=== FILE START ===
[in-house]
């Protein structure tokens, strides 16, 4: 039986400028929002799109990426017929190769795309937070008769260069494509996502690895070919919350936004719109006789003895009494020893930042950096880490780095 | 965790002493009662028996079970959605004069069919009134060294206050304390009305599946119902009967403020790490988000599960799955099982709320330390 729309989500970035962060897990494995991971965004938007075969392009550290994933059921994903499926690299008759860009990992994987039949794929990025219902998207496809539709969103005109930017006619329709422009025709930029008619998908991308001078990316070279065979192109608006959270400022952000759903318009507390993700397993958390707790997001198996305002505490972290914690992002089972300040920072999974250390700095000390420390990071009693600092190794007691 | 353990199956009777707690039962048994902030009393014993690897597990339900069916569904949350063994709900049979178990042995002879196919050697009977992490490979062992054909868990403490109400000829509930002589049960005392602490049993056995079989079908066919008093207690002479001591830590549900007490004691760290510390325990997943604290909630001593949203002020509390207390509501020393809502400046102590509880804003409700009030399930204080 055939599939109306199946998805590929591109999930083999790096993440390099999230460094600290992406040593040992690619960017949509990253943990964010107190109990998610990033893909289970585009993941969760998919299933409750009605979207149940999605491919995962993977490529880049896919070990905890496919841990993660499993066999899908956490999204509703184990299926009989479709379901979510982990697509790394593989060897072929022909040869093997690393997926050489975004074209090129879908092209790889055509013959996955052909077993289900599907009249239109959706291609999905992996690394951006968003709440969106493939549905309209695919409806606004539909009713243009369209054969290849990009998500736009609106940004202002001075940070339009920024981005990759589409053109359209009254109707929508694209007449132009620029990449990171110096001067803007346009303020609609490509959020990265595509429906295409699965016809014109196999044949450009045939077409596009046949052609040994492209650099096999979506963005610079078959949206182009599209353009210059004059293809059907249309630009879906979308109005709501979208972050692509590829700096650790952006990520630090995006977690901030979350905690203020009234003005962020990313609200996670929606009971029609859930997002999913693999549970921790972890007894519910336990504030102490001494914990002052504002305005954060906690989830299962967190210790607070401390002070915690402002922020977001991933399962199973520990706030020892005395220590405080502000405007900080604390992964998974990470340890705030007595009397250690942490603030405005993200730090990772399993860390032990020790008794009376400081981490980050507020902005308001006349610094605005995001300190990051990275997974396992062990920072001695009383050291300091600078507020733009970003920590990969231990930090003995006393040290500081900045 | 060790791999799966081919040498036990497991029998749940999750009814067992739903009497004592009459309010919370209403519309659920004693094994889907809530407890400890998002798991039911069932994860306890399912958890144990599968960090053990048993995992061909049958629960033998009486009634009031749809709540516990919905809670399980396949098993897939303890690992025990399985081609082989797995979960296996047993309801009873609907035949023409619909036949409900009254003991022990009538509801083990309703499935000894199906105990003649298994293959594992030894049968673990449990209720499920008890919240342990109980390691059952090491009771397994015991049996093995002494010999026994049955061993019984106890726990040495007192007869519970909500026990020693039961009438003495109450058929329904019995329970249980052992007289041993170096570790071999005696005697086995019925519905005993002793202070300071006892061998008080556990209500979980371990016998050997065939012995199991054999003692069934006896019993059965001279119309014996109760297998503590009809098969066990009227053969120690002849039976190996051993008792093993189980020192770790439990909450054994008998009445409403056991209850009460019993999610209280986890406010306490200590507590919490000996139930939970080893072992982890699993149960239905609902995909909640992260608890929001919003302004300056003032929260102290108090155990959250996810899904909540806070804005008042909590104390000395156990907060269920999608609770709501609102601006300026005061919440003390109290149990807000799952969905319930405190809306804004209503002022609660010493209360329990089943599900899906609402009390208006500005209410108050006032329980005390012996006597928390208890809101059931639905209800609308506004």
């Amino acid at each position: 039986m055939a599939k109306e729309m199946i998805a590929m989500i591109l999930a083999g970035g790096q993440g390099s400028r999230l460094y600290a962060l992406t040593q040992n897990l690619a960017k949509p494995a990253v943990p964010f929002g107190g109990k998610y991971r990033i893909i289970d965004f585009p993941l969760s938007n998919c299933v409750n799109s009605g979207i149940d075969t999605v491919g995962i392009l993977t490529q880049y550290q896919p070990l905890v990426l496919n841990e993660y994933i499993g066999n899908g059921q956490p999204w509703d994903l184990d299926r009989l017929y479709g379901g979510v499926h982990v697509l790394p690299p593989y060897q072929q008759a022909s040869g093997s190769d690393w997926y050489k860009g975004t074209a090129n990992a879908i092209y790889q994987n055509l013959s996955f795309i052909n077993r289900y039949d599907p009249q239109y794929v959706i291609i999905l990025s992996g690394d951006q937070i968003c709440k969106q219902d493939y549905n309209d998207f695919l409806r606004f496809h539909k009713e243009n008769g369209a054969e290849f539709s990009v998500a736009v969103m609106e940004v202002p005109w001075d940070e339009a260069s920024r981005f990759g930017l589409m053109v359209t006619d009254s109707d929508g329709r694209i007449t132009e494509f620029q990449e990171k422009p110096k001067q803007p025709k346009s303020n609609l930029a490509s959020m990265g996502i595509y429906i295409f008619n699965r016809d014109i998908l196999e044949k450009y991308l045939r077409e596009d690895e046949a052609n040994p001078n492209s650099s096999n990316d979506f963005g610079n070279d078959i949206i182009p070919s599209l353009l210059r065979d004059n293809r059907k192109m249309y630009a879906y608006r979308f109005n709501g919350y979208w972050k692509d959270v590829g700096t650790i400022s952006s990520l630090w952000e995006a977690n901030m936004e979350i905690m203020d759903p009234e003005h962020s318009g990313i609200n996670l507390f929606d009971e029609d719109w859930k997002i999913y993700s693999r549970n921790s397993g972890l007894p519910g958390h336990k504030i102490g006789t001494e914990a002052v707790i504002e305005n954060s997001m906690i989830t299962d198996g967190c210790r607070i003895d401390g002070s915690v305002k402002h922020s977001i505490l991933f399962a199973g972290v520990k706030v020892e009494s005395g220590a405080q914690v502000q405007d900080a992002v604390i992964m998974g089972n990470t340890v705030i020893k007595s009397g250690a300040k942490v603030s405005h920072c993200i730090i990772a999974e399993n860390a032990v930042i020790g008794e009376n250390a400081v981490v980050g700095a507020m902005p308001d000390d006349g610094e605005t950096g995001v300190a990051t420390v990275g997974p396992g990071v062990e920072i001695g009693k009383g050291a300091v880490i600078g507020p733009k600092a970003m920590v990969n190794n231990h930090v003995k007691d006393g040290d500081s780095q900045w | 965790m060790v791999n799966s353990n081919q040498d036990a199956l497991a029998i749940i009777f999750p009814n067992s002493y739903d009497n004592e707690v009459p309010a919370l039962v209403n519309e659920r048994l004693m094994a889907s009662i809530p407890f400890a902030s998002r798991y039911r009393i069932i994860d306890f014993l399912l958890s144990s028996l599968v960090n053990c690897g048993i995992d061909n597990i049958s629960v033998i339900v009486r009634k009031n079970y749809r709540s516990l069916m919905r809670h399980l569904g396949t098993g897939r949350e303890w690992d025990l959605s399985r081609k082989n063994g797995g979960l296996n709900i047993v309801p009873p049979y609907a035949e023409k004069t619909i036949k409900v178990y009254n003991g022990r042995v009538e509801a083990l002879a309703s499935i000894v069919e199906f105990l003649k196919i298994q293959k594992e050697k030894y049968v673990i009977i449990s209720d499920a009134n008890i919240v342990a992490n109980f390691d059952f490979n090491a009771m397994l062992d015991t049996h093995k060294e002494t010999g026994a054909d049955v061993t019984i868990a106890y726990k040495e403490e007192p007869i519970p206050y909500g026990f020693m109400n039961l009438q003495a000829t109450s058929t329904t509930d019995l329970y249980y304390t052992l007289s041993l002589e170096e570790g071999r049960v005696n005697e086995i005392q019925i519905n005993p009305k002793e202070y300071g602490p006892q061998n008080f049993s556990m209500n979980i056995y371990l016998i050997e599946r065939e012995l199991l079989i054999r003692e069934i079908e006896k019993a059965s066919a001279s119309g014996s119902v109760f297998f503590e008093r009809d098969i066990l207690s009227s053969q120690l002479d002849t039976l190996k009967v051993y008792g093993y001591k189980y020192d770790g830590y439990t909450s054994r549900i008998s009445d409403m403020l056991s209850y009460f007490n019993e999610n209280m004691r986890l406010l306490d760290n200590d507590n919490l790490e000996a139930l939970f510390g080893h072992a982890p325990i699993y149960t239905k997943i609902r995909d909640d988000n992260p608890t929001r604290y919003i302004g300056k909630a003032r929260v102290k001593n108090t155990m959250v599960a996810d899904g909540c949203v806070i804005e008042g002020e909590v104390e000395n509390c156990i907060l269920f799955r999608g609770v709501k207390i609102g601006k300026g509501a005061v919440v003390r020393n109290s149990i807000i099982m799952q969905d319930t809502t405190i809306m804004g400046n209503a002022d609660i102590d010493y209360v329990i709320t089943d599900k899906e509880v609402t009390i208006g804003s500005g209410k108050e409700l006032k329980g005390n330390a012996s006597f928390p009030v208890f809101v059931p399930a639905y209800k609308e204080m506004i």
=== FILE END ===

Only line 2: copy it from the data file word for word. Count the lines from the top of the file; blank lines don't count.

């Protein structure tokens, strides 16, 4: 039986400028929002799109990426017929190769795309937070008769260069494509996502690895070919919350936004719109006789003895009494020893930042950096880490780095 | 965790002493009662028996079970959605004069069919009134060294206050304390009305599946119902009967403020790490988000599960799955099982709320330390 729309989500970035962060897990494995991971965004938007075969392009550290994933059921994903499926690299008759860009990992994987039949794929990025219902998207496809539709969103005109930017006619329709422009025709930029008619998908991308001078990316070279065979192109608006959270400022952000759903318009507390993700397993958390707790997001198996305002505490972290914690992002089972300040920072999974250390700095000390420390990071009693600092190794007691 | 353990199956009777707690039962048994902030009393014993690897597990339900069916569904949350063994709900049979178990042995002879196919050697009977992490490979062992054909868990403490109400000829509930002589049960005392602490049993056995079989079908066919008093207690002479001591830590549900007490004691760290510390325990997943604290909630001593949203002020509390207390509501020393809502400046102590509880804003409700009030399930204080 055939599939109306199946998805590929591109999930083999790096993440390099999230460094600290992406040593040992690619960017949509990253943990964010107190109990998610990033893909289970585009993941969760998919299933409750009605979207149940999605491919995962993977490529880049896919070990905890496919841990993660499993066999899908956490999204509703184990299926009989479709379901979510982990697509790394593989060897072929022909040869093997690393997926050489975004074209090129879908092209790889055509013959996955052909077993289900599907009249239109959706291609999905992996690394951006968003709440969106493939549905309209695919409806606004539909009713243009369209054969290849990009998500736009609106940004202002001075940070339009920024981005990759589409053109359209009254109707929508694209007449132009620029990449990171110096001067803007346009303020609609490509959020990265595509429906295409699965016809014109196999044949450009045939077409596009046949052609040994492209650099096999979506963005610079078959949206182009599209353009210059004059293809059907249309630009879906979308109005709501979208972050692509590829700096650790952006990520630090995006977690901030979350905690203020009234003005962020990313609200996670929606009971029609859930997002999913693999549970921790972890007894519910336990504030102490001494914990002052504002305005954060906690989830299962967190210790607070401390002070915690402002922020977001991933399962199973520990706030020892005395220590405080502000405007900080604390992964998974990470340890705030007595009397250690942490603030405005993200730090990772399993860390032990020790008794009376400081981490980050507020902005308001006349610094605005995001300190990051990275997974396992062990920072001695009383050291300091600078507020733009970003920590990969231990930090003995006393040290500081900045 | 060790791999799966081919040498036990497991029998749940999750009814067992739903009497004592009459309010919370209403519309659920004693094994889907809530407890400890998002798991039911069932994860306890399912958890144990599968960090053990048993995992061909049958629960033998009486009634009031749809709540516990919905809670399980396949098993897939303890690992025990399985081609082989797995979960296996047993309801009873609907035949023409619909036949409900009254003991022990009538509801083990309703499935000894199906105990003649298994293959594992030894049968673990449990209720499920008890919240342990109980390691059952090491009771397994015991049996093995002494010999026994049955061993019984106890726990040495007192007869519970909500026990020693039961009438003495109450058929329904019995329970249980052992007289041993170096570790071999005696005697086995019925519905005993002793202070300071006892061998008080556990209500979980371990016998050997065939012995199991054999003692069934006896019993059965001279119309014996109760297998503590009809098969066990009227053969120690002849039976190996051993008792093993189980020192770790439990909450054994008998009445409403056991209850009460019993999610209280986890406010306490200590507590919490000996139930939970080893072992982890699993149960239905609902995909909640992260608890929001919003302004300056003032929260102290108090155990959250996810899904909540806070804005008042909590104390000395156990907060269920999608609770709501609102601006300026005061919440003390109290149990807000799952969905319930405190809306804004209503002022609660010493209360329990089943599900899906609402009390208006500005209410108050006032329980005390012996006597928390208890809101059931639905209800609308506004």